Weekly collections over 6 to 8 weeks are likely to ascertain the peaks and troughs of physiological fluctuation of most clinical pathology parameters. Collections over shorter or longer time intervals may be subject to a variety of biases or changes in health status. Weekly collections from a minimum of 10-15 study subjects over a minimum of 4-6 weeks are recommended as a minimum since these result in appropriate power for the most studies.1 For some circumstances or measurands, shorter or longer collection intervals may of interest or all that practicality allows (eg zoo animals that need to be sedated for sampling), however, the numbers of collections and duration of studies should be justified.

The collection schedule and conditions should be reported, including the site of collection and time period between collections. The conditions of collection should include the type of specimen (serum, plasma, urine, cerebrospinal fluid, whole venous blood, whole arterial blood, etc.) site of collection (jugular vein, saphenous vein, cephalic vein, ear vein, capillary, facial artery, etc.), collection tube (manufacturer, additives [if any], and type and size of tube), number[s] of collectors, and collection method (tourniquet, manual vascular compression, other). These conditions should be standardized as should the time of day of collection, order of collection (animal order, tube order). Any special considerations based on species or environment should be reported. Because of recent data indicating possible seasonal variations in some routine measurands2 and known effects of season on some species (some birds,3 some wildlife,4 horses), the month(s) over which the study was conducted and the hemisphere (northern, southern), latitude and altitude should be included.

The handling of the specimens between collection and analysis should be reported. This should include the transport time and condition of the samples, whether or not they are frozen and the temperature at which they are frozen, any modifications or processing prior to analysis and time period of storage prior to analysis. In order to minimize variation associated with analyses conducted on different days, operators and other factors that may vary day-to-day, specimens that are stable with freezing should be frozen and analyzed as a single or several small batches. If specimen stability is an issue and freezing is not possible, such as with hematology samples, then specimens should be analyzed within a standardized time period relative to collection, taking into consideration the stability of the measurands.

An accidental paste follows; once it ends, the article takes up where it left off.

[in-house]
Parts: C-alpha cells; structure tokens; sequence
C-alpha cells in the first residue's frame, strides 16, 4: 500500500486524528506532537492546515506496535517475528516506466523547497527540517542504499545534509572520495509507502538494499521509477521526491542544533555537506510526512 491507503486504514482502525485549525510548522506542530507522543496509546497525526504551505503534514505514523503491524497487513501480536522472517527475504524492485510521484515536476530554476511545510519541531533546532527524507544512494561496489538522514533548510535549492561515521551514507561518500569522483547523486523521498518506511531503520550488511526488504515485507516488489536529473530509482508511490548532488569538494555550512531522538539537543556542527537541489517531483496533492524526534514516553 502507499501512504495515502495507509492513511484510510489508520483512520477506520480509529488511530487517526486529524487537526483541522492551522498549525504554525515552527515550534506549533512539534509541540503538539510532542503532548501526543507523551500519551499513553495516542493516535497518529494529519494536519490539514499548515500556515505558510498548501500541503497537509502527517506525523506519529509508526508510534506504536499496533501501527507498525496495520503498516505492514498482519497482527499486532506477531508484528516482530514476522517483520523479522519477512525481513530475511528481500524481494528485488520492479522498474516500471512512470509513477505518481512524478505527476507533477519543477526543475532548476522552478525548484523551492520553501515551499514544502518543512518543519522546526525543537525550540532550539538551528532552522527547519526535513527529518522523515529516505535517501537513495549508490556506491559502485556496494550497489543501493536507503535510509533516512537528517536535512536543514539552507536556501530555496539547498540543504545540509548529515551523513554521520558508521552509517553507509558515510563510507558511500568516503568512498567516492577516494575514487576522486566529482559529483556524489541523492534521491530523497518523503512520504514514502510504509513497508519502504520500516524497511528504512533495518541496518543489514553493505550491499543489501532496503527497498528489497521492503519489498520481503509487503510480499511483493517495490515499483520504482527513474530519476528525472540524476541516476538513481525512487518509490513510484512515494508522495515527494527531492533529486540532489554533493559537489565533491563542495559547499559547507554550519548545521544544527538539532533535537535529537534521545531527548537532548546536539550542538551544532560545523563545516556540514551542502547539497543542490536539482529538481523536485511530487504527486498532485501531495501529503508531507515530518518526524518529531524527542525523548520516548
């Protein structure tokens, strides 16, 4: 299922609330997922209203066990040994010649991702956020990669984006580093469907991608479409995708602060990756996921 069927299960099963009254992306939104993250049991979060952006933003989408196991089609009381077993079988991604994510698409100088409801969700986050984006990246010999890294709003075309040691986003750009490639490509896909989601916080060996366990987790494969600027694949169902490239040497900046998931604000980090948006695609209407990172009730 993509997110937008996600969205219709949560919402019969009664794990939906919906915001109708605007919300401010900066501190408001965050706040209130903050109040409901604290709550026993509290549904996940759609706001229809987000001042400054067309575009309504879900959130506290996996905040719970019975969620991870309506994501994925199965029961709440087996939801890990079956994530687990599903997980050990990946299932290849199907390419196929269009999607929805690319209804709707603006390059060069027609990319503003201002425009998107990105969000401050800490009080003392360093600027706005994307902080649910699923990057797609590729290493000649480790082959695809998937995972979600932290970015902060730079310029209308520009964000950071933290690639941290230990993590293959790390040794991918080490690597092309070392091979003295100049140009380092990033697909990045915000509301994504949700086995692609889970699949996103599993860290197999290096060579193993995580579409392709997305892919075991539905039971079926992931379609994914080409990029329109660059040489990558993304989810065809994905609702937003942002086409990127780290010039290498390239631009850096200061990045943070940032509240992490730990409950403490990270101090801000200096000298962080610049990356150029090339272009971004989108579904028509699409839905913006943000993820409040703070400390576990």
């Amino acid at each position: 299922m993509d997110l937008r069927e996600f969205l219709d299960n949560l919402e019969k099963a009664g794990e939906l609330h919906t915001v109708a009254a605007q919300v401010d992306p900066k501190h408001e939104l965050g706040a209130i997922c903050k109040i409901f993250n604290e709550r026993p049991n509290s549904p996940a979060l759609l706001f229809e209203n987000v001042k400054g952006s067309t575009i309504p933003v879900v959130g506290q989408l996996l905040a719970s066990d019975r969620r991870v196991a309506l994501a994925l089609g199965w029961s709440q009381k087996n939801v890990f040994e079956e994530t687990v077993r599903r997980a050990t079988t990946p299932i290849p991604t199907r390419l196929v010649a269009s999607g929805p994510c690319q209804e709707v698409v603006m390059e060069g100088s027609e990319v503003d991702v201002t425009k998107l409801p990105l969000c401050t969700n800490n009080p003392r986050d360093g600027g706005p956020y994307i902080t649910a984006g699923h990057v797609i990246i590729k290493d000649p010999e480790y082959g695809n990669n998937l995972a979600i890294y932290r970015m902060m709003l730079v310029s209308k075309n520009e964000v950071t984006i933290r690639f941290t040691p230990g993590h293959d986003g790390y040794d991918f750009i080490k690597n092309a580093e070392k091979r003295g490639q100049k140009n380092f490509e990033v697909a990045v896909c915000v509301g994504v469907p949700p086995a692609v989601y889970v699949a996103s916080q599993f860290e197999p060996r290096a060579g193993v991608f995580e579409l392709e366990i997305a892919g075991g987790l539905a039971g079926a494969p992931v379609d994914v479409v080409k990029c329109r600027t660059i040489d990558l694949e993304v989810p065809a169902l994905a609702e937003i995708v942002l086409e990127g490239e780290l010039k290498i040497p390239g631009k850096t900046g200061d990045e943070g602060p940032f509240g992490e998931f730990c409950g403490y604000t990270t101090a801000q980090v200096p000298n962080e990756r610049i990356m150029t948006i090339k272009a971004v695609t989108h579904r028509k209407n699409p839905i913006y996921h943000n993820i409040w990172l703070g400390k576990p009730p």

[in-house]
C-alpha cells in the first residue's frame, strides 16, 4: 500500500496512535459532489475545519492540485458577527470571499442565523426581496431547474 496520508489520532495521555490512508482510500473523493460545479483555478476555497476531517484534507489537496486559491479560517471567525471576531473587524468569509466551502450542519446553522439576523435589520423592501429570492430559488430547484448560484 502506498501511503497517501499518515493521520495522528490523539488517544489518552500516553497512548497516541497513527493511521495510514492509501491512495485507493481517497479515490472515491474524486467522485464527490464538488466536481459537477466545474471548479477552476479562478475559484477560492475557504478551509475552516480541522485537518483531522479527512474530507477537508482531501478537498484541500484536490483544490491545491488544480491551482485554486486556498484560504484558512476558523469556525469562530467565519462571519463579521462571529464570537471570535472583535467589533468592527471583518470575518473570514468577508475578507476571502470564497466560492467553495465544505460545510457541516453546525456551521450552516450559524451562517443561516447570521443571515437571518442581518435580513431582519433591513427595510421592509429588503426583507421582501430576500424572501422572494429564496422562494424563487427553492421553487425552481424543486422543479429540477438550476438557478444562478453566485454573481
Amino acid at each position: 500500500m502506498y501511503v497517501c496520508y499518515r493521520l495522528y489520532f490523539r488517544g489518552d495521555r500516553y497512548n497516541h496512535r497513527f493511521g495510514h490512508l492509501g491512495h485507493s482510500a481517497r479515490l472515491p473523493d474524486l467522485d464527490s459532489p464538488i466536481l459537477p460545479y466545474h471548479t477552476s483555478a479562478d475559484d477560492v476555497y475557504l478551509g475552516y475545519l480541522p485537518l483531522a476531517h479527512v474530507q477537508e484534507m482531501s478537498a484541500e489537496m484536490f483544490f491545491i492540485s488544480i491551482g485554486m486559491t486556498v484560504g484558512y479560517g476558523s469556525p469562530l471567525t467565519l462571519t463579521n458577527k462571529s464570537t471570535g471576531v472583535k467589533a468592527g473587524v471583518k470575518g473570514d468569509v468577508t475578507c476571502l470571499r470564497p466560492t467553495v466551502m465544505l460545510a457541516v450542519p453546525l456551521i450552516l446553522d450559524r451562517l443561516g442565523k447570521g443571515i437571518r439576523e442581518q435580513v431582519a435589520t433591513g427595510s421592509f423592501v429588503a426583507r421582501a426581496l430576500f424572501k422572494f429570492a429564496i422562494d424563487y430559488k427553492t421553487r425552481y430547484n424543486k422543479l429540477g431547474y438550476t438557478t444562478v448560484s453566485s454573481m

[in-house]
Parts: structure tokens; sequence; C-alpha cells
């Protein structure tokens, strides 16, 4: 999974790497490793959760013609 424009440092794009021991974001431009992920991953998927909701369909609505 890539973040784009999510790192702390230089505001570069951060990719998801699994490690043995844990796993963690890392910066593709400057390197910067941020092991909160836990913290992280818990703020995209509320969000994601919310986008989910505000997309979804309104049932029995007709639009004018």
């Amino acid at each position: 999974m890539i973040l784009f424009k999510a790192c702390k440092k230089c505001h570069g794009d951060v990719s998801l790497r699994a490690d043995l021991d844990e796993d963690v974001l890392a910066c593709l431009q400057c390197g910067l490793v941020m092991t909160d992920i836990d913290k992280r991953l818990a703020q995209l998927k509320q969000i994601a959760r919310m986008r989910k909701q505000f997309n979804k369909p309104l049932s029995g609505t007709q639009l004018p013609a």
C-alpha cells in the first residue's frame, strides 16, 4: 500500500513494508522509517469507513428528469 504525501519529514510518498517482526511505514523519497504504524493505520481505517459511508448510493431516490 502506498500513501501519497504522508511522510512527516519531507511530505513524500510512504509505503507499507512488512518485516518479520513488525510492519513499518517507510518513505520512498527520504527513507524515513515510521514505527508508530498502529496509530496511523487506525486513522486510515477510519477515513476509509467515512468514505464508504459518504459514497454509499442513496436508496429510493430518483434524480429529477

1. Røraas T, Petersen PH, Sandberg S. CIs and power calculations for wi thin-person biological variation: effect of analytical imprecision, number of replicates, number of samples, and number of individuals. Clin Chem. 2012. 1877-1881.

  2. Schreiber CM, Stewart AJ, Kwessi E, et al. Seasonal variation in results of diagnostic tests for pituitary pars intermedia dysfunction in older, clinically normal geldings. J Am Vet Med Assoc 2012; 241-248.

  3. Scope A, Frommlet F, Schwendenwein I. Circadian and seasonal variability and influence of sex and race on eight clinical chemistry parameters in budgerigars (Melopsittacus undulatus, Shaw 1805). Res Vet Sci 2005;78:85-91.

  4. Scope A, Schwendenwein I, Schauberger G. Characterization and quantification of the influence of season and gender on plasma chemistries of Hermann’s tortoises (Testudo hermanni, Gmelin 1789). Res Vet Sci 2013; 95:59-68.